Shattered Pillars by Elizabeth Bear
Remember when I made a bit of a stink that Range of Ghosts wasn’t nominated for a Hugo? I am even more vindicated by the exceptional quality of the sequel, Shattered Pillars. The new novel picks up right where Range of Ghosts left off with a disgraced horse lord and his wizard lover fighting against a fundamental religious megalomaniac.
There are times when Bear is a little unclear with her intent, or the inherent fuzziness of the magic raises an eyebrow, but couched in Bear’s gorgeous prose and confident voice everything comes off pitch perfect. I really can’t emphasize the point enough. Even when Shattered Pillars stumbles a bit with its pace or flow, there’s nothing that can derail my enjoyment because it’s just so well written. I’m a huge fan of Elizabeth Bear’s, and I’ll be reading the next book in the series the second I get it.… Read the rest
I’m going to keep this short.
Peter Brett’s two novellas, published by Subterranean Press, fill in some of the time gaps in his first novel The Warded Man. Where Brett’s novels are decidedly epic fantasy, both of his shorts ignore scope and grandiose machinations in favor of the here and now. Sword and sorcery is often described as a self-interested protagonist who does what needs doing while killing monsters. In this case it fits, but I would argue that the difference is much more about narrative pace and structure than any particular story element. In both senses, The Great Bazaar and Brayan’s Gold are decidedly sword and sorcery.
Great Bazaar, the first of the two novellas, fills in a gap of time that was left unexplained in Warded Man. It provides the method by which Arlen gains the financial backing for his later trips into the desert. The tale is essentially a quest to find a deserted city destroyed by demons decades previous and return with the beautiful pottery it was once famed for.… Read the rest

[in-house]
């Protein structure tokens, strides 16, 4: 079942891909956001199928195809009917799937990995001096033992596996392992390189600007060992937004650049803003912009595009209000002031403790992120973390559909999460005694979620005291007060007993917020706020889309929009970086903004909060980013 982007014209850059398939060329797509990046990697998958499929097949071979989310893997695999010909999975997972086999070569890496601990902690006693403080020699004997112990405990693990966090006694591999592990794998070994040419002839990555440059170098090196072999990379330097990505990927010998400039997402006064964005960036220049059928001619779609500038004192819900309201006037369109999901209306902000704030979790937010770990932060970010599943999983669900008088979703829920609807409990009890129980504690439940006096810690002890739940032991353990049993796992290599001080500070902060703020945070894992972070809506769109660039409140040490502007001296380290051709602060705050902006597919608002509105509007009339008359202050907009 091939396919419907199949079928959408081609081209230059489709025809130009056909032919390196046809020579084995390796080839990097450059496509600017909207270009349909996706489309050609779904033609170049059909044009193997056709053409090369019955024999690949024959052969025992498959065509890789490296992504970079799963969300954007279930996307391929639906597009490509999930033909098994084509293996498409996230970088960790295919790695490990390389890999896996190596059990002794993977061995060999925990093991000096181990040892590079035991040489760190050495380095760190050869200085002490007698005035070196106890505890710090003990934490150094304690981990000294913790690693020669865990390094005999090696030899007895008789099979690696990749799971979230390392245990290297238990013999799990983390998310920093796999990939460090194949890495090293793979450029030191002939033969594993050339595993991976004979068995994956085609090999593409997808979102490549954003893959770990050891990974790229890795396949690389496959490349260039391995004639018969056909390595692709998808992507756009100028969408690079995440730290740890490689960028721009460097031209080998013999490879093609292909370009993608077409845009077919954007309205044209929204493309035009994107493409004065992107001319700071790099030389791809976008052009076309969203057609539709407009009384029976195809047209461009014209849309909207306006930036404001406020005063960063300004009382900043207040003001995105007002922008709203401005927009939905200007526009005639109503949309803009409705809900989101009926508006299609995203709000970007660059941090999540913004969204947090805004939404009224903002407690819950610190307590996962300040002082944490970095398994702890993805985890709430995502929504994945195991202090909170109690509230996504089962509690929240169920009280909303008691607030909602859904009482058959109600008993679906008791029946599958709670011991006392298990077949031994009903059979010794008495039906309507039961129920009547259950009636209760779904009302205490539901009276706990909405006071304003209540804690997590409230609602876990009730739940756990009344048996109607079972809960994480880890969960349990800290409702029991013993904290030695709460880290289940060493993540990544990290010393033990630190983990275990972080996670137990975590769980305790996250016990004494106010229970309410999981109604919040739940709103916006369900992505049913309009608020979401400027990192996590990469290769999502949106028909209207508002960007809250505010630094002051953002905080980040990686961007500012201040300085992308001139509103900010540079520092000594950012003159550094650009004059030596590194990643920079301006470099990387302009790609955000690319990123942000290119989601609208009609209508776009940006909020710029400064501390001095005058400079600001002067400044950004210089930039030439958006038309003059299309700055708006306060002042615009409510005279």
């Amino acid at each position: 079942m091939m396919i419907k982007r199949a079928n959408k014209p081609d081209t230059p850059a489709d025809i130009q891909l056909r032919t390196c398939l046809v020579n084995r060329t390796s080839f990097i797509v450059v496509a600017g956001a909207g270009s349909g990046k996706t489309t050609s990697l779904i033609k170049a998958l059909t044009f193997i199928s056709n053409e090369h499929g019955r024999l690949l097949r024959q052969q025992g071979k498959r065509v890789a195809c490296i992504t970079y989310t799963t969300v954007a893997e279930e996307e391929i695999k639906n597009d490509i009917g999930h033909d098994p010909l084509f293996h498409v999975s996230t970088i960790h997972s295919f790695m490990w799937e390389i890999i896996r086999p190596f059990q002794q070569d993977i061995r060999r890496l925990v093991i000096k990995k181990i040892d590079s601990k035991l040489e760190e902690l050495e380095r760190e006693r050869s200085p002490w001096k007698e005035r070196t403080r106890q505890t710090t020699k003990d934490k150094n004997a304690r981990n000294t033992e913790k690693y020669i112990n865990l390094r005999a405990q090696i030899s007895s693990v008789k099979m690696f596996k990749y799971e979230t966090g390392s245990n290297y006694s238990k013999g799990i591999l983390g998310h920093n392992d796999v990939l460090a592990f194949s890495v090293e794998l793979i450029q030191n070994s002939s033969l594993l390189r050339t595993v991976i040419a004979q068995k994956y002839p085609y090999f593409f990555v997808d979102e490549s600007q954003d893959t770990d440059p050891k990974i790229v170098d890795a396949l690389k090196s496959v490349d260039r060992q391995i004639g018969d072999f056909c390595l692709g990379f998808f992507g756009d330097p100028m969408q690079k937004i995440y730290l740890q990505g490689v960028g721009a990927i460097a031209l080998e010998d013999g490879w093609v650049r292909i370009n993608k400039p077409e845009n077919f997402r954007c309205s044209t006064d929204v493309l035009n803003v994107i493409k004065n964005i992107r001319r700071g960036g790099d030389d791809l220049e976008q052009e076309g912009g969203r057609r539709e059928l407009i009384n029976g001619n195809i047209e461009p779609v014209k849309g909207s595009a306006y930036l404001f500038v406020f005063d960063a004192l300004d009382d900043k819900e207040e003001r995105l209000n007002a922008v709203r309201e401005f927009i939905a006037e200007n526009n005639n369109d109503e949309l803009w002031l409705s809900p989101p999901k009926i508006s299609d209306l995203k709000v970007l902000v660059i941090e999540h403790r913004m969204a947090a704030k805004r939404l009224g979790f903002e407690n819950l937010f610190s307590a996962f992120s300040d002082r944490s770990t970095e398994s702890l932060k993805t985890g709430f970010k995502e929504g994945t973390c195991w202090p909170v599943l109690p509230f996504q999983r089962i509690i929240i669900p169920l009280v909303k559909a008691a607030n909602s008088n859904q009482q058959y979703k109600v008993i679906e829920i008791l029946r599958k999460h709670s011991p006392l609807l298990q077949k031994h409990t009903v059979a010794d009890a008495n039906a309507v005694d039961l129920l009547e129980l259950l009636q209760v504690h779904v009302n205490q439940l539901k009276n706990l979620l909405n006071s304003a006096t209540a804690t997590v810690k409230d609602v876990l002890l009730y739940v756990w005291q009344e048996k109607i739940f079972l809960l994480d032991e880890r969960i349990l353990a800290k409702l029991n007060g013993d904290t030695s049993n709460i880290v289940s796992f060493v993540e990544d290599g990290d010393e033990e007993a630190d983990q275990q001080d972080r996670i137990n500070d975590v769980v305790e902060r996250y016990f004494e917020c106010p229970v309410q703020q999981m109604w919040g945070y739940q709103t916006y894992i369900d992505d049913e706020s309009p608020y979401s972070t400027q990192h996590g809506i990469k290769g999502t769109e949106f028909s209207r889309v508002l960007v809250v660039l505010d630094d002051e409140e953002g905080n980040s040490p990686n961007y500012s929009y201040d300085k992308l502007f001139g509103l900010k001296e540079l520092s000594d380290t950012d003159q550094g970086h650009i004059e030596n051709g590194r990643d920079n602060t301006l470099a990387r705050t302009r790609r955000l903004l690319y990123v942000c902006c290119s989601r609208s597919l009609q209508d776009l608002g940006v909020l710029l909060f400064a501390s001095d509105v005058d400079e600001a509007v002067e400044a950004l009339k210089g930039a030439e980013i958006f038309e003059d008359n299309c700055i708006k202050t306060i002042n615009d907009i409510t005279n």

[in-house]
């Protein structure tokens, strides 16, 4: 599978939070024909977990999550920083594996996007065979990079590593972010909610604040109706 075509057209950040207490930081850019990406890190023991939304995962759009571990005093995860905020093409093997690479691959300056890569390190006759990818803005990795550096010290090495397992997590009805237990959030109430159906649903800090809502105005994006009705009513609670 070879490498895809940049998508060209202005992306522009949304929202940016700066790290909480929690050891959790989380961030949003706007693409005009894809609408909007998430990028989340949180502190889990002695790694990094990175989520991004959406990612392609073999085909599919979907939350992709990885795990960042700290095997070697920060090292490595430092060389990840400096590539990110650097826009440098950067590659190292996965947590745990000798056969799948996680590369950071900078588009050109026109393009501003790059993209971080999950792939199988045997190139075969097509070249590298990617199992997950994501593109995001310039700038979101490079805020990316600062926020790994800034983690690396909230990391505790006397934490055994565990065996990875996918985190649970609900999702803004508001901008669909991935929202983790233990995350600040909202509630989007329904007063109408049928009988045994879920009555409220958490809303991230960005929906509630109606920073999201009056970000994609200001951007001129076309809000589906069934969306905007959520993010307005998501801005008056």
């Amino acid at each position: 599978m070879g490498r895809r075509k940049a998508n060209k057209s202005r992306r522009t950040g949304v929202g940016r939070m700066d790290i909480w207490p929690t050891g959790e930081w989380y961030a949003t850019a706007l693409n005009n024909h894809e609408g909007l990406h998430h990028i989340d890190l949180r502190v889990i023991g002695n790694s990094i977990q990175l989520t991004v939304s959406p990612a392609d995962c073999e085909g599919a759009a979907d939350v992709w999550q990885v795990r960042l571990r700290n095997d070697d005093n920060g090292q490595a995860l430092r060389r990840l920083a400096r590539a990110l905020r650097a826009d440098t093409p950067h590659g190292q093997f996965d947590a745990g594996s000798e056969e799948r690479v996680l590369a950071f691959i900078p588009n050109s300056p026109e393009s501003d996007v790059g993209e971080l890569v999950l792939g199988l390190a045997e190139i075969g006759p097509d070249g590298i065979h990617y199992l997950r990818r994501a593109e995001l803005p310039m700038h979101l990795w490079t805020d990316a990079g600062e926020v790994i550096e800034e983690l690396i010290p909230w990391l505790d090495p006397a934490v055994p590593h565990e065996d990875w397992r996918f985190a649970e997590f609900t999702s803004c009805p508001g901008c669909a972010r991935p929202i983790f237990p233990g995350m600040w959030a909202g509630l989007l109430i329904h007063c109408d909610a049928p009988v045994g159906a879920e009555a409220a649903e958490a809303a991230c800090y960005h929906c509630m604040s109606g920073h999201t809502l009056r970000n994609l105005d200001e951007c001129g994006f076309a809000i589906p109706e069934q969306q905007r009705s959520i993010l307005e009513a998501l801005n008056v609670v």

After my weekend piece on the Hugo Short Lists, I decide to jump right into a category I’m not as well versed in — Best Short Story. I read shorts from time to time, but rarely is it part of my weekly reading. This year’s list for best short story includes: stalwart Mike Resnick with The Homecoming, short fiction superstar Ken Liu with The Paper Menagerie, former Jim Baen’s Universe editor Nancy Fulda with Movement, and Princeton student E. Lily Yu with The Cartographer Wasps and the Anarchist Bees.
I only mention four stories because, despite John Scalzi’s popularity with the Hugo voters, I can’t take his story, Shadow War of the Night Dragons: Book One: The Dead City: Prologue, seriously. It’s occasionally clever, but doesn’t really possess a narrative thread. Even Scalzi calls it a fake-prologue to a fake-novel about a fake-dragon who isn’t as fake as everyone thought it was replete with run on sentences and incoherent names that riff on the time honored tradition of fantasy that does the same without ever actually making a new observation that hasn’t been made a hundred times before.… Read the rest